Survivalist: Backstory

I remember lying in the tent reading Nancy Drew. The shadows of the trees pierced through the thin canvas in the bright summer sun. Outside I could hear my brother and his friend splashing around in the swimming pool, interjected with my mother or father telling them to be careful.

suddenly the ent flap is pulled open and my mother sticks her head in.

“It’s a beautiful day you’re missing out,” she said.

I sit up and hold up my book, “I’m reading. I’ve just gotten to a really good part.”

“I know honey but it’s not healthy to stay inside all the time.”

I looked up from my book, it felt like it was too soon to be home, maybe Mom wants to stop for groceries before going home. But no she was not pulling into the parking lot of the grocery store or our driveway, she was stopping in front of a building that looked like an overgrown wooden cabin surrounded by tall trees. Over the doors was a sign that read Scout Hall.

She killed the engine, “Come on let’s go.”

I unbuckle my seatbelt, “Why are we here?”

She gets out of the car and shuts her door and then opens mine, “Out you go, we’re going to be late.”

“Mom, why are we here?” I get out of the car shutting the door behind me clutching my book in my hand.

“We’re here to sign up to become a scout.”

“I don’t want to be a scout, I just want to go home and read.”

“That’s exactly why we’re here. You spend too much time by yourself indoors. You’ll get to meet other people your age and learn new things.”

“That’s so unfair. I don’t need friends and to learn how to camp.”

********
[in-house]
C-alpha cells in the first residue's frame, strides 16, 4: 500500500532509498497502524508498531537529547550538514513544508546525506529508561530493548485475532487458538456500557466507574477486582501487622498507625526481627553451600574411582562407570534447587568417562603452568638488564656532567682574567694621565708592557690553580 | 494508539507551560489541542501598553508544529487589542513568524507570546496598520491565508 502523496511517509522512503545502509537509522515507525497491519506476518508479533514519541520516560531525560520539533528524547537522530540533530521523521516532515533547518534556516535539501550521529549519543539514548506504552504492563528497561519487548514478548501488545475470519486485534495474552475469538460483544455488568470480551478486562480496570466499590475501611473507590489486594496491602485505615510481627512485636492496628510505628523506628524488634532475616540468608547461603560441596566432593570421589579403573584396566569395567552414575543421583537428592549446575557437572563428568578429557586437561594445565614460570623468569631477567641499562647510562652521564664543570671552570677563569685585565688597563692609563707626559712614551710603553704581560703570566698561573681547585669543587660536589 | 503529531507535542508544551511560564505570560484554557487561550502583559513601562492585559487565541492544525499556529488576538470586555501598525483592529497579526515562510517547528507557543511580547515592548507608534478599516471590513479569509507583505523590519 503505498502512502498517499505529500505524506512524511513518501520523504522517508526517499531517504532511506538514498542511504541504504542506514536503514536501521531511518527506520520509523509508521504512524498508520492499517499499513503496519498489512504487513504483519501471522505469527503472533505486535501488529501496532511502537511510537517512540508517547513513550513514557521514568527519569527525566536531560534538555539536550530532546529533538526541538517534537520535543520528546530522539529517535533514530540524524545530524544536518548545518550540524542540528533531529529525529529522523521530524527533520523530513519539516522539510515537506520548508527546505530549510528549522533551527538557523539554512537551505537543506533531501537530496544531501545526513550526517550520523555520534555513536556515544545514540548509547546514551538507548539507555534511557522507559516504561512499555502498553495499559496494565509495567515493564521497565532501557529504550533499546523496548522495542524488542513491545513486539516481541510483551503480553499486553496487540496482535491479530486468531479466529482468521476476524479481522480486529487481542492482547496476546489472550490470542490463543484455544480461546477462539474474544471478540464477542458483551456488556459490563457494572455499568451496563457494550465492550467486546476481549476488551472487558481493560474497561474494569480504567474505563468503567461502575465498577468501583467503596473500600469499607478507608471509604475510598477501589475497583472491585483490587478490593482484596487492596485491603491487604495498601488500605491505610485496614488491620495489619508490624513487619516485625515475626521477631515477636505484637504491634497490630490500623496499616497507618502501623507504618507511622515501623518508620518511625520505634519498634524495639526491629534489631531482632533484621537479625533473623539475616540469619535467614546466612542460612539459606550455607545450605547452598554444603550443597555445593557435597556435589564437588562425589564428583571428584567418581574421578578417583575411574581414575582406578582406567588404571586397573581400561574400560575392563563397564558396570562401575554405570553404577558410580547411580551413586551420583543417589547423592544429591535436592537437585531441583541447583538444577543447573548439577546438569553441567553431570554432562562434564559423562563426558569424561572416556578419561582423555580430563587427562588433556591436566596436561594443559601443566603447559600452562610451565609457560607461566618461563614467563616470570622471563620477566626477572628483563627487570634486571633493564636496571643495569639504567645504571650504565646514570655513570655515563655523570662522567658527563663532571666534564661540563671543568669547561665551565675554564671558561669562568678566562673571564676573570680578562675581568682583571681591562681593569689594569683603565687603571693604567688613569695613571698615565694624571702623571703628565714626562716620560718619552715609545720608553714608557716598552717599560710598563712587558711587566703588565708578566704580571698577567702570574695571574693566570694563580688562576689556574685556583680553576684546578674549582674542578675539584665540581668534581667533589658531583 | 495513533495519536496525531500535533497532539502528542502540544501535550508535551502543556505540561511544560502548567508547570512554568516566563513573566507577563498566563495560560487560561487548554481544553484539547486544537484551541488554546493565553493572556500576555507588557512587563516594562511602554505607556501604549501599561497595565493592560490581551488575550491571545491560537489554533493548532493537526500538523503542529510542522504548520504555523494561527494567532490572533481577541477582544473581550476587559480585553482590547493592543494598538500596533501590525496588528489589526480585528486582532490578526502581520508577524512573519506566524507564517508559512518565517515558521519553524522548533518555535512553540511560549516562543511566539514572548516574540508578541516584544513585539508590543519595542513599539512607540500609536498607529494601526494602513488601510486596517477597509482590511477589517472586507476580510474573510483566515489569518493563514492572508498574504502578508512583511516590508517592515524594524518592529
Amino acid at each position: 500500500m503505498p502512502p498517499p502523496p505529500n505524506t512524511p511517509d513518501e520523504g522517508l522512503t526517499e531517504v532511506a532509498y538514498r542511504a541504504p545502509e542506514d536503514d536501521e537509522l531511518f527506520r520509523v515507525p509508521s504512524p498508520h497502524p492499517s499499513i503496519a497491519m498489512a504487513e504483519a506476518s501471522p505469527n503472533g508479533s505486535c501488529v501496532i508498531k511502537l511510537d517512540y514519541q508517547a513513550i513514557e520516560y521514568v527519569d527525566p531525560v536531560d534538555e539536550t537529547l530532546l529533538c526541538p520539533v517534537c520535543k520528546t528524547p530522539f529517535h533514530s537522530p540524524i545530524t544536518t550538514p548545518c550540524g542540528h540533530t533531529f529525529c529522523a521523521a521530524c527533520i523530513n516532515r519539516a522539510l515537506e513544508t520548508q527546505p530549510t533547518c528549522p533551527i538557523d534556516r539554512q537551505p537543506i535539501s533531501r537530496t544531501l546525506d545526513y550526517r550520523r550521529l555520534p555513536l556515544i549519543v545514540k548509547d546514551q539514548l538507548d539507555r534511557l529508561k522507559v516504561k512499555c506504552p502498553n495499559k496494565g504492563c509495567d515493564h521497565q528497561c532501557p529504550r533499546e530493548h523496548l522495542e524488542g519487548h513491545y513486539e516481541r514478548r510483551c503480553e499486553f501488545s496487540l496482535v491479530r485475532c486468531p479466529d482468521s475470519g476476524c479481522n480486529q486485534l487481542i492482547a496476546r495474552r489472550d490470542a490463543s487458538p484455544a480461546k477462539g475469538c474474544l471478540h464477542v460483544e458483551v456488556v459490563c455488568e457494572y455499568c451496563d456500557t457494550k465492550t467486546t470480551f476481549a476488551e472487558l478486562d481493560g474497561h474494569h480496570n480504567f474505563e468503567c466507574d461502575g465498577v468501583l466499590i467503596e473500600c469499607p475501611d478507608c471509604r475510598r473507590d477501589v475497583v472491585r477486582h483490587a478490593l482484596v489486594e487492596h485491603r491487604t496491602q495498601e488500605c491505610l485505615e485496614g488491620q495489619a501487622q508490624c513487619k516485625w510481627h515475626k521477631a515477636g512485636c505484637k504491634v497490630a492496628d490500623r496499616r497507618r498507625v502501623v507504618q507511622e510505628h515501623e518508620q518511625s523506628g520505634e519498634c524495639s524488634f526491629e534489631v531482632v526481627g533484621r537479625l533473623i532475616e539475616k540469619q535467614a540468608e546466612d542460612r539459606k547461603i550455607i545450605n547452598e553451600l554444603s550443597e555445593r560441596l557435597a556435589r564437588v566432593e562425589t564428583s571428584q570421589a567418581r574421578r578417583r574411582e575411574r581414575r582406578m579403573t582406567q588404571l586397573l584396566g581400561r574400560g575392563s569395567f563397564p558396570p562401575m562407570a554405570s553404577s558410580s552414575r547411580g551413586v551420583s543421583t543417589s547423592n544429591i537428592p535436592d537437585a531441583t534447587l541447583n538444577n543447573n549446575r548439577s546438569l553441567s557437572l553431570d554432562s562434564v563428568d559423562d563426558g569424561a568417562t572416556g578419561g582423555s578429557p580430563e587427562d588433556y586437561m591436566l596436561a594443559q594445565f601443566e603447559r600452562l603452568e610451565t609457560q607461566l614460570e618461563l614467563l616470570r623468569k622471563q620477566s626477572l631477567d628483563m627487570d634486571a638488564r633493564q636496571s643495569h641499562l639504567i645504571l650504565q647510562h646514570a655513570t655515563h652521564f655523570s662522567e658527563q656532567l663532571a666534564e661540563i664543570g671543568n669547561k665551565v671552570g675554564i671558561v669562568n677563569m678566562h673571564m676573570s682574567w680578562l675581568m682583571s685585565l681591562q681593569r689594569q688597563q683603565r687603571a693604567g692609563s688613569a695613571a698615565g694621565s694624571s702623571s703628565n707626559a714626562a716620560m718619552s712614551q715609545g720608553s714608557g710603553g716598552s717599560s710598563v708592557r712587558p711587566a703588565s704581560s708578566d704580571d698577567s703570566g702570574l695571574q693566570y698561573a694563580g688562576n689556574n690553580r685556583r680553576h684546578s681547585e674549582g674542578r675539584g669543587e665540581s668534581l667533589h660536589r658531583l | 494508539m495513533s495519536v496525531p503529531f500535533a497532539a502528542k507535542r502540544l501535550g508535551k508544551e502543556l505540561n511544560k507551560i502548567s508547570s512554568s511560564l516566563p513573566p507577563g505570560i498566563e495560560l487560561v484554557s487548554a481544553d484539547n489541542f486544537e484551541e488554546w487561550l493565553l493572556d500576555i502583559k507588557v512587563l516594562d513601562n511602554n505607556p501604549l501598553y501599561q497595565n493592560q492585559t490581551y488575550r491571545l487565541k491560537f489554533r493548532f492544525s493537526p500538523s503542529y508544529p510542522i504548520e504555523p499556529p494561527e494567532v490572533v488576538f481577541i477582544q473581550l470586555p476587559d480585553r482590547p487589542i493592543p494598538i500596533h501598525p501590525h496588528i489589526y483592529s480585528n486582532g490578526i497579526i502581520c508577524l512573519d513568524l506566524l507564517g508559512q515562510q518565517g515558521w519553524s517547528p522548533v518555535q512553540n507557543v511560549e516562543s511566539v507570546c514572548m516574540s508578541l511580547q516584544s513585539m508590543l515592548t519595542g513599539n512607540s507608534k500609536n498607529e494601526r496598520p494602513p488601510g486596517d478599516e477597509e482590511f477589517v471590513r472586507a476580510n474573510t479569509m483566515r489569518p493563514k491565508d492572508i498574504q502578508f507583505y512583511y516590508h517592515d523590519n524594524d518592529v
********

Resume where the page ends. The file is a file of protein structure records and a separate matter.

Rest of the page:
She rolled her eyes at me, “Everyone needs friends. And being a scout you learn much more than just camping,” she stopped in front of me and brushed a stay strand of hair from my eyes, “I know you’re going to love this if you give it a chance.”

“But mom…”

“No buts,” she said sternly, “we are enrolling you today and you’re going to give it a good try. If you still don’t like it in a year then we can discuss it.”

I could feel the prickle of tears as frustration and anger welled up inside of me, I did not want this. It was not fair.

She put her arm around my shoulder guiding me up the steps to the front door of the building, her usually comforting embrace feeling restrictive. Inside the building was buzzing with activity. Bunting was stung up crisscrossing the room and the station had been set up on the perimeter at each one, little crowds of kids surrounded the table watching and listening intently. I scanned the room, reading the banners above each title station, archery, coding, climbing, robotics, adventure camping, writing and so much more.

“Go on,” said my mom, “These are an example of all the things you’ll get to try.”

I looked up and almost protested until I saw the bookbinding station, I let go of her hand and joined the cluster of kids watching the demonstration.

Looking back I laugh at my silly younger self, grateful to my mother who pushed me to join the scouts. I thought I would hate it and had planned to leave as soon as I could, but I got sucked in. I learned about bookbinding and writing my own novel but discovered I was a great shot with a bow and arrow and had an incredible send of direction on wilderness trails. I thank my mom every day now, thinking about how I and my kids would be dead just like everyone else without the survival skills I learned there. I miss her, I miss my family, I miss my friends, I miss living in an easy world and that isn’t trying to kill us at every turn.


Rocket is a d&d super fan with a lot of thoughts on things

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